Today we are looking at a picture of downtown Columbus from a different time. It is a quiet afternoon and we are looking east on State Street a few feet from its intersection with Third Street. Immediately to the right, the federal district courthouse and post office can be seen. And behind the photographer is Statehouse Square.
It is probably a Sunday. On most days, at about this time, the street would be busy with people coming and going about their business in Ohio's capital city. But this is 1906 and the world is different in downtown Columbus than it is today.
Columbus is a lot smaller. Columbus is less than one quarter the size it is today, and its population is about 125,000.
We are accustomed to not seeing too many people in downtown Columbus on a Sunday. Most of the rest of the residents of the city live elsewhere.
That is not true in 1906. Downtown is still a vibrant place where people shop, work, play and worship together. They simply do not do all these things on a Sunday afternoon. Sunday in middle America in 1906 is when people pause from the week's endeavors and the pace of life slows down.
The emptiness of the street gives us a chance to look at it a bit more closely. Today this block east on State Street from Third is occupied by street-level parking lots and small business buildings. All these have been built long after the time when this picture was made. In 1906, this section of State Street is where one might find the homes of some of the oldest families in Columbus and fine houses rented to people of property and standing, both locally and from around the state.
There was a time through much of the 19th century, when most of downtown near the Statehouse was the home of the wealthy and the powerful. In the years after the Civil War, a slow but deliberate movement to the suburbs by the more affluent began. Streetcar suburbs drew much of the newly emerging middle class to new neighborhoods 1, 2 or even 3 miles from the city center.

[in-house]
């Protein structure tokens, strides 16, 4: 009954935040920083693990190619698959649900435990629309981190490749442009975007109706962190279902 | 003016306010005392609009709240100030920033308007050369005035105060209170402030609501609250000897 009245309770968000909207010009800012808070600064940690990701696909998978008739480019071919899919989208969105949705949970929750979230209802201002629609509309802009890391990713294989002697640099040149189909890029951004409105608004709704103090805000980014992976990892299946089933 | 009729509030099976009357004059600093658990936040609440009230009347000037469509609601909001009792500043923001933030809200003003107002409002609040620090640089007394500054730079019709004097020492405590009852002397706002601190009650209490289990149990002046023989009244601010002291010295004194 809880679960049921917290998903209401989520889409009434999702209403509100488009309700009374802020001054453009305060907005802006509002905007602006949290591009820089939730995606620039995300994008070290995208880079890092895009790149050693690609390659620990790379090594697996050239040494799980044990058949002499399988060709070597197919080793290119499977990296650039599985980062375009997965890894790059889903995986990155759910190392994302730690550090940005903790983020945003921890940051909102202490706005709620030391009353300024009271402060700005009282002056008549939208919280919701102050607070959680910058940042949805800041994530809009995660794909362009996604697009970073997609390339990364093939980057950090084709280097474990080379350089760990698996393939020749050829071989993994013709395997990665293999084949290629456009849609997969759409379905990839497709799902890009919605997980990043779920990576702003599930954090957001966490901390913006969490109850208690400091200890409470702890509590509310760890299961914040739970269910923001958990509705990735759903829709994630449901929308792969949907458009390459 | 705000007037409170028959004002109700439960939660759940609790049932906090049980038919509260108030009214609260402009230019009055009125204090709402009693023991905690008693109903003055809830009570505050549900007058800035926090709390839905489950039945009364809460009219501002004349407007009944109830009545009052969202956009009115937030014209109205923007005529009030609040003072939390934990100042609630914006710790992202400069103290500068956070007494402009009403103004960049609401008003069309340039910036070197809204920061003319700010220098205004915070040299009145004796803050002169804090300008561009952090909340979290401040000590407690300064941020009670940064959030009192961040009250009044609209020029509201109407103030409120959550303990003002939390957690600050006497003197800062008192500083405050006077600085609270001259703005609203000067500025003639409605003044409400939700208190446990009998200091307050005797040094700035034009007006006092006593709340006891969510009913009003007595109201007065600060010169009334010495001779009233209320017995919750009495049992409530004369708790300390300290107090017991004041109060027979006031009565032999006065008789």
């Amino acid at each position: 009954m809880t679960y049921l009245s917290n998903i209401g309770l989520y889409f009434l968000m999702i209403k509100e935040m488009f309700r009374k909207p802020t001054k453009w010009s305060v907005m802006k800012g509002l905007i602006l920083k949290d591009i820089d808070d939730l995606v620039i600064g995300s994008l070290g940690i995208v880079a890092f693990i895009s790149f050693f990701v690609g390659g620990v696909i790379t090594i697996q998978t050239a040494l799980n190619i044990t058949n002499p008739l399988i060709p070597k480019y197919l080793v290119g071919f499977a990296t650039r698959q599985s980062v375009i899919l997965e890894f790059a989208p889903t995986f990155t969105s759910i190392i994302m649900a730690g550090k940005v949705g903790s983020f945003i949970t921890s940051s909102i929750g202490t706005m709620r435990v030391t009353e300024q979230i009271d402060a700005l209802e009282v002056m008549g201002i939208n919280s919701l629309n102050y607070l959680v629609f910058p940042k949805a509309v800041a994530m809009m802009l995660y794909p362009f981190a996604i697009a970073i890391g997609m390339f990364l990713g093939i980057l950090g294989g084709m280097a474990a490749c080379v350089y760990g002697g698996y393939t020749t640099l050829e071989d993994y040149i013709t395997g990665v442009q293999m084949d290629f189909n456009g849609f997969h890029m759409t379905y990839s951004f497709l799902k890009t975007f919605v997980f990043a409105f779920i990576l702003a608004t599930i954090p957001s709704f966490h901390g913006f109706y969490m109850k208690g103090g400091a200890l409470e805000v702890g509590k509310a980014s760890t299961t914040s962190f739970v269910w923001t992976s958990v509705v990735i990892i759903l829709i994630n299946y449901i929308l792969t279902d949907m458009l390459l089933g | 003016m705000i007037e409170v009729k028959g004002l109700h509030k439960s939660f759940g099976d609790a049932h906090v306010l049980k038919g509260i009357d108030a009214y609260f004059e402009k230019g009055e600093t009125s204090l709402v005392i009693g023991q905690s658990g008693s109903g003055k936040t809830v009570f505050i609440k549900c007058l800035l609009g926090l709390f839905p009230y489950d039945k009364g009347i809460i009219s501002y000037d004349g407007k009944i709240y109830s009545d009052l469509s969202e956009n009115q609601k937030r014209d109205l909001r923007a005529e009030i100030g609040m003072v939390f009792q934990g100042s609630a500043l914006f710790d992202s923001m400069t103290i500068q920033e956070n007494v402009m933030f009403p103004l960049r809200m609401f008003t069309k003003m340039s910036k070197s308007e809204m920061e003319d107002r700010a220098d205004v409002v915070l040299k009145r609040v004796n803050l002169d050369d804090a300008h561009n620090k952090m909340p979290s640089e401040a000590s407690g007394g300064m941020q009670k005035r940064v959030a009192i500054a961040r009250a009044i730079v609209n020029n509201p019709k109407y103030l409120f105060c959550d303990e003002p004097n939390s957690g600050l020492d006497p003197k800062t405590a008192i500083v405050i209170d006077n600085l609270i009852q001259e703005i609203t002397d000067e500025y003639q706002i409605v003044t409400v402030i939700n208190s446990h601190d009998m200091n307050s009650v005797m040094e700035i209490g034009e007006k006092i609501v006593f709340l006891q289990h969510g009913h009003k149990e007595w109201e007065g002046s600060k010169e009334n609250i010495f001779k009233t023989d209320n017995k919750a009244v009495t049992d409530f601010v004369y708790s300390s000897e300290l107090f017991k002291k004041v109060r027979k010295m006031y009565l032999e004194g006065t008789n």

But a dogged and determined group of some members of the oldest and best families of Columbus resisted the move from the downtown they always had known. They stayed. And affluence stayed with them.
We can see the marks of that affluence in this picture. In a time when most of the alleys of the city were unpaved and only the best traveled streets were paved at all, State Street -- certainly not a main street of the city -- is well-paved in brick. At a time when electric power is becoming fashionable but still is considered something of a luxury by many, East State Street is lined with heavily loaded electric poles in each half block. The poles carry telephone lines, as well as electric-power lines.
Unseen in this picture are the improvements under the streets, as well. For much of the early history of the city, people placed their trash and sewage into the streets. This was not conducive to good health. In the wake of several cholera epidemics, the city began to place sewers under the streets to carry away all this detritus to the Scioto River. By 1906, the area around Statehouse Square was reasonably well drained -- at least most of the time.
What did the residents of State Street have to worry about then? In a word -- breathing. Columbus in 1906 still was a city fired by coal. Coal smoke rose in a pall above the city winter and summer. Coal dust from coal burned in homes and factories got into one's clothes, and into one's hair and into one's lungs. It was a time when diseases associated with the lungs were quite common.
For all of that, downtown Columbus was where one found the best stores, the best restaurants, the best theaters and a close circle of friends and acquaintances. All one had to do was take care when out in the air.
Local historian and author Ed Lentz writes the As It Were column for ThisWeek Community News.